What makes nuclear deterrence work? That was the great strategic debate of the 20th century, as argued between two towering intellects from RAND. In one corner loomed Herman Kahn. The rotund, flamboyant defense analyst insisted defensive capabilities were essential to establishing an effective deterrent. If you could fight and survive a nuclear conflict, your enemy would think twice before pushing the button.

In the other corner, rail-thin Tom Schelling argued that stability came from a balance of terror. Defenses were not only unnecessary, they were undesirable; real security came from the fear that when the "balloon went up," everybody died.

Schelling won. Both Democrats and Republicans accepted his strategy as a matter of faith. Mutually Assured Destruction (MAD) became the cornerstone of U.S. defense doctrine. The only acceptable means to mitigate MAD were arms control pacts -- treaties in which both sides agreed to synchronized reductions in their nuclear firepower.

This is all history that matters. When President Obama rattles off a list of old-guard Republicans supporting the New START nuclear arms reduction treaty with Russia, he presents it as evidence of bipartisan backing.

But he's really just rattling off a roster of "old think" relics of the Cold War era who still believe that the strategy they followed in the bygone world of two nuclear super powers still makes sense for the 21st century. The fact that they're Republicans is immaterial. The fact that their views are outdated and dangerous is not.

In today's world, Kahn's strategy of "protecting and defending" against nuclear threats makes far more sense. Today, instead of two atomic gunslingers facing-off in the street, there is a global gaggle of nuclear and near-nuclear states spread out all over town. They don't all play by the same rules.

If someone gets an itchy trigger finger, it is much more likely to result in a melee than a standoff. In an era in which nuclear weapons technology is spreading rapidly -- and into increasingly unpredictable hands -- nuclear relationships are too unstable to depend on MAD.

Of course, Moscow still loves MAD. That's why they signed the New START nuclear agreement and why the Duma now insists the treaty limits missile defense. They want the U.S. to remain vulnerable to Russia's nuclear threat.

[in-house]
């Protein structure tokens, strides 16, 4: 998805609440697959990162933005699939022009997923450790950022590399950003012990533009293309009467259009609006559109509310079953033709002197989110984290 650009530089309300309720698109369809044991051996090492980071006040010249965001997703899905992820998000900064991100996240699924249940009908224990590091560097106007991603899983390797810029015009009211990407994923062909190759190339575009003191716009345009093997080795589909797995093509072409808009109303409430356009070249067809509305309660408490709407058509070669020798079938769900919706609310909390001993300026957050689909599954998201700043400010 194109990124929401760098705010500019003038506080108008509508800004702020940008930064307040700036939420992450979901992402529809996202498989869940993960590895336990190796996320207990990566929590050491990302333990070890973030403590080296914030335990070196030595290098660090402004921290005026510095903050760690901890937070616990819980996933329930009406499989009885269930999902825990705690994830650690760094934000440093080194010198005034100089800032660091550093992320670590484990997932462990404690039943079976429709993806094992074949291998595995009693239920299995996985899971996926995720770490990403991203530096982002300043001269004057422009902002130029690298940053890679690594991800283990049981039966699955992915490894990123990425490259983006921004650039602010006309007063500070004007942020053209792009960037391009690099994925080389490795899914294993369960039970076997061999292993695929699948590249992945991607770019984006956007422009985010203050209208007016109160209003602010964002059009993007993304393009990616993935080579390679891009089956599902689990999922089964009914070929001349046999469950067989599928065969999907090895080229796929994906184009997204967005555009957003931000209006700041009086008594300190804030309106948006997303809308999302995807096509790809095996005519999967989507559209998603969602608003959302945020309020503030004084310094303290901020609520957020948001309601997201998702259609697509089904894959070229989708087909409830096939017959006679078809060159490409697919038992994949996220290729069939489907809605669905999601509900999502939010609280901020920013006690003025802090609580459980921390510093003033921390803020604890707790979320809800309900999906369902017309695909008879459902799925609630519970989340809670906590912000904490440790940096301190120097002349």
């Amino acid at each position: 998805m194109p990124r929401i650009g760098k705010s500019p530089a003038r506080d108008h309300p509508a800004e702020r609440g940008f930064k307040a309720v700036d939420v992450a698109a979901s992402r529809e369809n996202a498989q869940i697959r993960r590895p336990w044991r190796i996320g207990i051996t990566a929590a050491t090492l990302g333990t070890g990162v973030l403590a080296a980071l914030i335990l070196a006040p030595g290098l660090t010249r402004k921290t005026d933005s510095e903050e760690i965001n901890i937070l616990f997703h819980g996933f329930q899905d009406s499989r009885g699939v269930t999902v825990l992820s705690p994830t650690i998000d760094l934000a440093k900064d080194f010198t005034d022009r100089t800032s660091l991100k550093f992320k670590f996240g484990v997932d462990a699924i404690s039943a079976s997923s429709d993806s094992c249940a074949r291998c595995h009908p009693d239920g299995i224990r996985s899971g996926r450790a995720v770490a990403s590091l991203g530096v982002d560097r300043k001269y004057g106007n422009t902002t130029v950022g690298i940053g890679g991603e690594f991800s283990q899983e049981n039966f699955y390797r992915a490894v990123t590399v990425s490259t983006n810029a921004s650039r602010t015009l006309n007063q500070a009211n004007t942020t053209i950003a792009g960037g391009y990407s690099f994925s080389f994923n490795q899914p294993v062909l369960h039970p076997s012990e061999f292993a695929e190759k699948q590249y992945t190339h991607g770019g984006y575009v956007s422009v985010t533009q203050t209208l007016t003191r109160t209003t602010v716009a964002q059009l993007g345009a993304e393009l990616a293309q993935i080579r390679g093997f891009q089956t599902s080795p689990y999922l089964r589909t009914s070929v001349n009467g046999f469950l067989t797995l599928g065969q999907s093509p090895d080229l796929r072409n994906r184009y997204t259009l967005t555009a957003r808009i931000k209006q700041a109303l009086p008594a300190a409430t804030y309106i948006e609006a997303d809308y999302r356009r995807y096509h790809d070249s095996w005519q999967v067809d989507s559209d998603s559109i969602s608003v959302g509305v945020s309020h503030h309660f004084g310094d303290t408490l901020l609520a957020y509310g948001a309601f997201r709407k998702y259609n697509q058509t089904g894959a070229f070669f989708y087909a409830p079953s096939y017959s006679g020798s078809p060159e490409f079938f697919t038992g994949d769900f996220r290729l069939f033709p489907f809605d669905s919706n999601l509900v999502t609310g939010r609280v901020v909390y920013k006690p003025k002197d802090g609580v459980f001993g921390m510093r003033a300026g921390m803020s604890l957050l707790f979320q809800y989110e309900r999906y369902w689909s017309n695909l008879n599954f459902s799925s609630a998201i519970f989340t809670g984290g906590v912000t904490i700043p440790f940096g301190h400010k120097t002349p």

In this way, Russia can stand as America's military equal, despite its far inferior military power. New START gives Moscow parity on the cheap. The White House was mad to let Moscow gets its way.

In an unstable world marked by expanding proliferation of nuclear weapons, missile defense is much more attractive (indeed, necessary) than when Kahn first made his case. Comprehensive missile defenses create grave doubts among our enemies that their weapons can get through. They also give the defenders options other than just threatening nuclear holocaust for responding to threats from other atomic states.

Combined with strong conventional forces, and aggressive counterproliferation operations to dampen lesser threats and deal with the challenge of nuclear terrorism, a "protect and defend" strategy offers great advantages.

First, it provides a real, concrete defense against nuclear attack. Second, it allows us to negotiate meaningful arms control agreements from a position of strength.

Obama is no nuclear strategist. Upon entering the Oval Office he simply adopted conventional "old think." Sure, he gets lots of cheerleading from the left and accolades from last century's leaders. The former lives in the world it wants, the latter in the world that used to be.

But MAD is the wrong strategy for the 21st century, and no amount of back-slapping from former officials can compensate for that grave error.

Examiner Columnist James Jay Carafano is a senior research fellow for national security at the Heritage Foundation.